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How to REALLY avoid pregnancy stretch marks

Updated on June 6, 2016

Nearly drowning in my Google research I came across numerous sites, blogs, companies etc, all offering their products or advice for a pretty penny. I'm not saying that those may not work for you, but why pay an arm and a leg for a product that you are pressured to keep buying because it only lasts about a week. Moisterizers, creams, products that we don't even know if they are good for us and our growing fetus(es).

Myths debunked

I've also learned that there are a couple myths about pregnancy stretch marks, which I'll address below. The first one is genetics:

I've been told, and possibly you have also come to believe, that stretch marks are hereditary. If your mother got them, then you will too. Not only did my mother get them, no surprise, she had nine children, but my sister did too. And they got a very generous amount.

Thick skin myth:

Another myth is that if you are one of the unfortunate souls who have thick skin, you are destined for stretch marks when pregnant. To test if you have thick skin just pinch your skin on your lower abdomen. My skin there is about an inch thick, that is considered thick skin.

Those lucky individuals with elastic skin usually have thin skin, which can be less than a centimeter.

Three tips that worked for me

1. Hydration is key

2. Weight gain

3. Organic coconut oil

Hydration is key

I did come across some very wise counsel, which is highly beneficial for every man, woman and child, that of keeping yourself properly hydrated. It's also important to understand how to stay hydrated. The best way, of course, is through drinking at least 8 cups of water per day. And don't count that cup of coffee in the morning or that tea at night.

Some people assume that if they go all day without drinking water but chug down 8 cups at they end of a day, this equals being hydrated. That is not the case. Of course, it's better to get your daily water quota this way as opposed to not at all, however, the proper way to be and stay hydrated is to continually drink water throughout the day. Try to get some water intake at least every couple of hours. You may find that this increases your visits to the bathroom, but your body will regulate itself in a couple of days. And you can take comfort in knowing that it is flushing out all those toxins we absorb throughout the day.

During my second trimester, when I saw that little bump growing, I made sure to drink the popular 8 cups of water a day. Then during my third trimester I upped it to 10-13 cups a day. And yes, with that baby pressure already on the bladder, this added water intake will take some getting used to. But it's worth it.

Weight gain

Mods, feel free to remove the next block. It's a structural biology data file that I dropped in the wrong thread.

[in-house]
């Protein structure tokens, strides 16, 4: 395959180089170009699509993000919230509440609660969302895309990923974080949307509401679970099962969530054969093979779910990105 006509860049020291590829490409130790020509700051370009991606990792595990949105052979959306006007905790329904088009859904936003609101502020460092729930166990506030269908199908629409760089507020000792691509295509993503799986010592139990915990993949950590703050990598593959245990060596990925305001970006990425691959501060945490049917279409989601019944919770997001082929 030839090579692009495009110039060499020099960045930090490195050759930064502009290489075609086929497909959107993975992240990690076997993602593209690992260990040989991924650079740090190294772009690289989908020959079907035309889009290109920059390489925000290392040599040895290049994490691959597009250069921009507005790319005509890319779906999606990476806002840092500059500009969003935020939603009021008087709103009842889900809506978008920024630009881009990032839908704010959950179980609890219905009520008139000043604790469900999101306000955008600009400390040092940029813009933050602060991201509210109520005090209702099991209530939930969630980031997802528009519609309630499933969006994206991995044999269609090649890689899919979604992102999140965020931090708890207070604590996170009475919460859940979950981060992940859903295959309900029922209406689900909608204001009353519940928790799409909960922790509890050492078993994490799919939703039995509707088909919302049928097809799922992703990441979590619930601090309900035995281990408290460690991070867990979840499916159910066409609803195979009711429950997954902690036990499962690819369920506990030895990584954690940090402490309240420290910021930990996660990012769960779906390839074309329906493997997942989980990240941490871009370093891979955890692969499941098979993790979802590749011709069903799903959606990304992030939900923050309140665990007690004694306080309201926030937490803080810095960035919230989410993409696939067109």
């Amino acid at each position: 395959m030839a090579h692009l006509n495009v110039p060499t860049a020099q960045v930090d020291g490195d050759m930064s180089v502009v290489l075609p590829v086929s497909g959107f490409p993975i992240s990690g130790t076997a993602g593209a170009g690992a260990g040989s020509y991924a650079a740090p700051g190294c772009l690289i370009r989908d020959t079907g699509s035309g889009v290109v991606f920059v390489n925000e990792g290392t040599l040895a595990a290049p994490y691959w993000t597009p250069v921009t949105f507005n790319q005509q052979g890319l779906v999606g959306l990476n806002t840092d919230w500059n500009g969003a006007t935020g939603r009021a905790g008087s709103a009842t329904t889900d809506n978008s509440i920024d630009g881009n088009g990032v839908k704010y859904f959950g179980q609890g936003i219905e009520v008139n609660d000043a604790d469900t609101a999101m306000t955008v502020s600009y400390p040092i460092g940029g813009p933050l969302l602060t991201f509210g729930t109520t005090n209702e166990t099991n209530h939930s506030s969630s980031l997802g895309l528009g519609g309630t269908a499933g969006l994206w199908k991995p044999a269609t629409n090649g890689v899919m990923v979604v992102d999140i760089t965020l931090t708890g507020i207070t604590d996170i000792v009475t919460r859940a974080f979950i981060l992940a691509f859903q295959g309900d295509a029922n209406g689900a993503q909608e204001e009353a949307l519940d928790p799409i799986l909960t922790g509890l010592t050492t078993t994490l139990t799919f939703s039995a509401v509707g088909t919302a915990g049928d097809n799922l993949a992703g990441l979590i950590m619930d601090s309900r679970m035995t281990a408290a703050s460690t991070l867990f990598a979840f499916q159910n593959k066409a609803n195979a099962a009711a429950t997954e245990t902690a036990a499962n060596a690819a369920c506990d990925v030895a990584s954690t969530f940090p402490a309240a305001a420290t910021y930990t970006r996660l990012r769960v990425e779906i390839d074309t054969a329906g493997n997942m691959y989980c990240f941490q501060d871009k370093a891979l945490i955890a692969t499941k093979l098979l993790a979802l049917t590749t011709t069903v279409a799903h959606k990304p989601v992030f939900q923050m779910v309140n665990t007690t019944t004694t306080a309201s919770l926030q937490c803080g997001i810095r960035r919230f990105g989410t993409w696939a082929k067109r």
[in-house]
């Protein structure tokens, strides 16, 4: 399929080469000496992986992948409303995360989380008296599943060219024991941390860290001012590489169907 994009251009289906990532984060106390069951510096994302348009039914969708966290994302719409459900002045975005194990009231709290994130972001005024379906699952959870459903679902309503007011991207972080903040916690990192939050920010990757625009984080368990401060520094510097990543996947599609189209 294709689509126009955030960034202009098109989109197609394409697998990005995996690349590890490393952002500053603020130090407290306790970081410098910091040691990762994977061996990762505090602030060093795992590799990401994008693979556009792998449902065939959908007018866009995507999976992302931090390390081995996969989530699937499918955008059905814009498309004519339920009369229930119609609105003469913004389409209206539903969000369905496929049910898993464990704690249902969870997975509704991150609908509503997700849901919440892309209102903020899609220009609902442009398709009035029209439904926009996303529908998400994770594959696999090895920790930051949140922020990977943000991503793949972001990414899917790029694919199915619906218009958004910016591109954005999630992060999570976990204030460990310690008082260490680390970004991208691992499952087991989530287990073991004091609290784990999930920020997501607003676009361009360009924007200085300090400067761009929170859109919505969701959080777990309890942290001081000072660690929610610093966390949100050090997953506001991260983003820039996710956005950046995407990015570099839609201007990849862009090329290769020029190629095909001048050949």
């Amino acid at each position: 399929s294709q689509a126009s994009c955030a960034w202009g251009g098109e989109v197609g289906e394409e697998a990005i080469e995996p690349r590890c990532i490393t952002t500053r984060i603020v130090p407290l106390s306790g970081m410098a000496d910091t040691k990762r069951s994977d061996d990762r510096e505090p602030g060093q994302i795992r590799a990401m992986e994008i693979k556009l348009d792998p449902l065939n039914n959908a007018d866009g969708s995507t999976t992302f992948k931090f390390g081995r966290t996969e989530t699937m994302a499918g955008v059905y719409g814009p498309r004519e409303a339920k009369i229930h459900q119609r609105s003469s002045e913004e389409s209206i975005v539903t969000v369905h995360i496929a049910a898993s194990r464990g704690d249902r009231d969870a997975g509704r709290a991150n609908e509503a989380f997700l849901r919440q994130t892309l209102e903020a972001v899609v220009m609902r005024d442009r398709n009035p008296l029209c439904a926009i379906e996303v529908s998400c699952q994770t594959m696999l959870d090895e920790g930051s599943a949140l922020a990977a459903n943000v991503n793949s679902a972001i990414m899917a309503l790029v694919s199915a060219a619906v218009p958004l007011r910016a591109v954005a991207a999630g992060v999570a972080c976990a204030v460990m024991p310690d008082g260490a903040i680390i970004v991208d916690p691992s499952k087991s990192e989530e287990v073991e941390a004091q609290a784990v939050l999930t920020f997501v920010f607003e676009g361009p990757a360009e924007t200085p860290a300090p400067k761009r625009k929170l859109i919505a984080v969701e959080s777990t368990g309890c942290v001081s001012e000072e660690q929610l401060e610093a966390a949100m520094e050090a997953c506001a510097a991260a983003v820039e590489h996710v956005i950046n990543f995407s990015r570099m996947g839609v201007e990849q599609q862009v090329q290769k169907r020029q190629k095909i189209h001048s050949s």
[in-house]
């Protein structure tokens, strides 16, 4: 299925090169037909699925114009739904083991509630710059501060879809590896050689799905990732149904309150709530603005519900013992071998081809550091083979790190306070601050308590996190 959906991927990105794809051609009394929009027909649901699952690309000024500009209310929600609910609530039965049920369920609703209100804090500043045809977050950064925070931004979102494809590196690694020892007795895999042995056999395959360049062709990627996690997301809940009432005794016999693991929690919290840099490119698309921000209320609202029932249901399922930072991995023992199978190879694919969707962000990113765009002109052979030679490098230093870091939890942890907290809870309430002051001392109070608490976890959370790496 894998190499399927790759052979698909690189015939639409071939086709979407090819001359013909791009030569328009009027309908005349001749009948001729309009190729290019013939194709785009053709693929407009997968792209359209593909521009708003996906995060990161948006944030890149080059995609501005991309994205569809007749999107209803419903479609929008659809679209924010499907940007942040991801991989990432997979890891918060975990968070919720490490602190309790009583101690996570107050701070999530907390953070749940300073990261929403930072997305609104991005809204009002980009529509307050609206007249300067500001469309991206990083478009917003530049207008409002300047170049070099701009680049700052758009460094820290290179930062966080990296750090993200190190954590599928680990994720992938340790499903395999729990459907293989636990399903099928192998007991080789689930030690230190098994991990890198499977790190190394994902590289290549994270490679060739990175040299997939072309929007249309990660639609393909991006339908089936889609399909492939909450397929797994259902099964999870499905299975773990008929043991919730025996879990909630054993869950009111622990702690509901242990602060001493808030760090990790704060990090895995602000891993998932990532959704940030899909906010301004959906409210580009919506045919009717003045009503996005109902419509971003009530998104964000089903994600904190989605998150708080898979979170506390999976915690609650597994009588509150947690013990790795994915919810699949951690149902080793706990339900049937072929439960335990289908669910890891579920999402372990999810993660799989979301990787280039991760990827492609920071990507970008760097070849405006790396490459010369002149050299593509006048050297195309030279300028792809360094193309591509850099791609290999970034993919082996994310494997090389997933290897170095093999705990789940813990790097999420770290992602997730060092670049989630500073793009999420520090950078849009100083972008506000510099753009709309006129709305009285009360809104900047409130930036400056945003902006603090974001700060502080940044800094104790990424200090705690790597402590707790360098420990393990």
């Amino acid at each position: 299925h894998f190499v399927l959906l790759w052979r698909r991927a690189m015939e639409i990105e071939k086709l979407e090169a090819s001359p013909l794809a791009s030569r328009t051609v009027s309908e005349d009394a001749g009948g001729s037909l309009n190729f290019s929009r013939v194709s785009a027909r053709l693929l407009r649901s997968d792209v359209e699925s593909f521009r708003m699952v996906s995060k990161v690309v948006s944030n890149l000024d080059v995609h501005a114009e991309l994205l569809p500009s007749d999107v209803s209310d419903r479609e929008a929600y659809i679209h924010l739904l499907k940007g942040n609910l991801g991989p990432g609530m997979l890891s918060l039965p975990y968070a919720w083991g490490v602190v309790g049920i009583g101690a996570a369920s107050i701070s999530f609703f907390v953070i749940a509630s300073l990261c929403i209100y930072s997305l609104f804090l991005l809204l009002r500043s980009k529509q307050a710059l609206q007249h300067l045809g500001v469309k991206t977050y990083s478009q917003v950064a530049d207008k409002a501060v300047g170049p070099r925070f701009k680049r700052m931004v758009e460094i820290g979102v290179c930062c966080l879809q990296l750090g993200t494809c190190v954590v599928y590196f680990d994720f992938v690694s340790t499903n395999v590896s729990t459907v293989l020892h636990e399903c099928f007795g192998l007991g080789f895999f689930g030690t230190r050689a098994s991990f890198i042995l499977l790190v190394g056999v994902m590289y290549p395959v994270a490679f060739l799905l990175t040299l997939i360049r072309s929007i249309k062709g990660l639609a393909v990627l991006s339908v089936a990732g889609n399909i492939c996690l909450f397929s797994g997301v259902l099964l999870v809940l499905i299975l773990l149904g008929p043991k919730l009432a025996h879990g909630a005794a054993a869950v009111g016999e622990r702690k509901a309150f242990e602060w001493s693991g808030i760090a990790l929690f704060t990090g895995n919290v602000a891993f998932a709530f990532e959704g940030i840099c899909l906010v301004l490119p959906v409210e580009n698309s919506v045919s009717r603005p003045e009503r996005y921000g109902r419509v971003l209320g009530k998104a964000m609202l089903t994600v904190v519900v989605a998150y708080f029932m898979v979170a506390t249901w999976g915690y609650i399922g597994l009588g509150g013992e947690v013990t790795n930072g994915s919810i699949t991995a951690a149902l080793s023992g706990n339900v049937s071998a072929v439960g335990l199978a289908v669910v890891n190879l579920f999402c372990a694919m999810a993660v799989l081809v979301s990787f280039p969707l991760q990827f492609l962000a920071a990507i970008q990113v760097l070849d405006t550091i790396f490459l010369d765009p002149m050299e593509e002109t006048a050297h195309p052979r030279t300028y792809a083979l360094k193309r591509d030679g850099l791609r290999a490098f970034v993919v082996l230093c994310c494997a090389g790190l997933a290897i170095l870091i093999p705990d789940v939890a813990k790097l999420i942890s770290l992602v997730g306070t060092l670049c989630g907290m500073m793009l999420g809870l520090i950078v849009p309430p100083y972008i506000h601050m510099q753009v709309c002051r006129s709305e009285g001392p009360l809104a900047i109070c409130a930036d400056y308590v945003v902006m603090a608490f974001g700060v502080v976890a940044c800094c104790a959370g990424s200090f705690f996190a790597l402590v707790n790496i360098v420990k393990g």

I am by nature petit framed with my pre-pregnancy weight being about 100 pounds. I didn't have any cravings during my pregnancy, and I'm sure that helped with a gradual weight gain. I did gain about 35 pounds by the end of my 41 weeks of pregnancy, which was gained slow but steady.

It's just as equally important to not gain too much weight as it is to not gain weight too fast. So monitor your diet by eating healthy, nutritious food.

Organic coconut oil

The one product that I admit to using quite religiously was coconut oil. I had a jar of recently expired organic coconut oil, that wasn't tasting as fresh as it should, which I used every day on my stomach. Since I didn't start showing a baby bump until about 4 months I only started using the oil around 5 months. I would faithfully apply the oil every evening before bed. I will caution you that the oil does stain material, and in my case the bed sheets and a few shirts were ruined due to this.

I also used the oil like butter on my morning toast. Ingesting the oil helps to soften the skin from the inside out, and tastes delicious too. It's a good tip to remember to eat natural fats like avocado, salmon, olive oil, etc, during pregnancy which can help to keep your skin from drying. This can be essential especially if you are pregnant during the winter months as the air can be a lot dryer due to heaters.

During my eighth and ninth month I often would apply it twice a day, in the morning and at night. And you can feel free to apply it as often as you like. I also give some credit to the oil keeping me skin from itching when being stretched during the last few months. I hardly suffered at all from scratching, and it's also suggested that scratching can increase the appearance of stretch marks.

I hope you find these tips work for you as they have for me. The only cost in this is the organic coconut oil which you can find for a very reasonable price at your local grocery store.


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